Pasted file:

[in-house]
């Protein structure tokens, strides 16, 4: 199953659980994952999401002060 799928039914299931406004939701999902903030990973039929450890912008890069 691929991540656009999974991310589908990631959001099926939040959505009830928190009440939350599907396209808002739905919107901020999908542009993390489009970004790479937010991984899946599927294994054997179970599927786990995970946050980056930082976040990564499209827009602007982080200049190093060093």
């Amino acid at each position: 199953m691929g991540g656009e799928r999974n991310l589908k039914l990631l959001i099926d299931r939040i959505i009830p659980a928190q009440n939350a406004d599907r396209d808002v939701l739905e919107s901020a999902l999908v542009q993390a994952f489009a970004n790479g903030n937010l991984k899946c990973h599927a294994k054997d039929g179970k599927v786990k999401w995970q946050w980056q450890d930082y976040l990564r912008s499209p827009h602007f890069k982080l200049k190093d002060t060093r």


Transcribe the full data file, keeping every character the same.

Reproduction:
[in-house]
């Protein structure tokens, strides 16, 4: 199953659980994952999401002060 799928039914299931406004939701999902903030990973039929450890912008890069 691929991540656009999974991310589908990631959001099926939040959505009830928190009440939350599907396209808002739905919107901020999908542009993390489009970004790479937010991984899946599927294994054997179970599927786990995970946050980056930082976040990564499209827009602007982080200049190093060093």
């Amino acid at each position: 199953m691929g991540g656009e799928r999974n991310l589908k039914l990631l959001i099926d299931r939040i959505i009830p659980a928190q009440n939350a406004d599907r396209d808002v939701l739905e919107s901020a999902l999908v542009q993390a994952f489009a970004n790479g903030n937010l991984k899946c990973h599927a294994k054997d039929g179970k599927v786990k999401w995970q946050w980056q450890d930082y976040l990564r912008s499209p827009h602007f890069k982080l200049k190093d002060t060093r």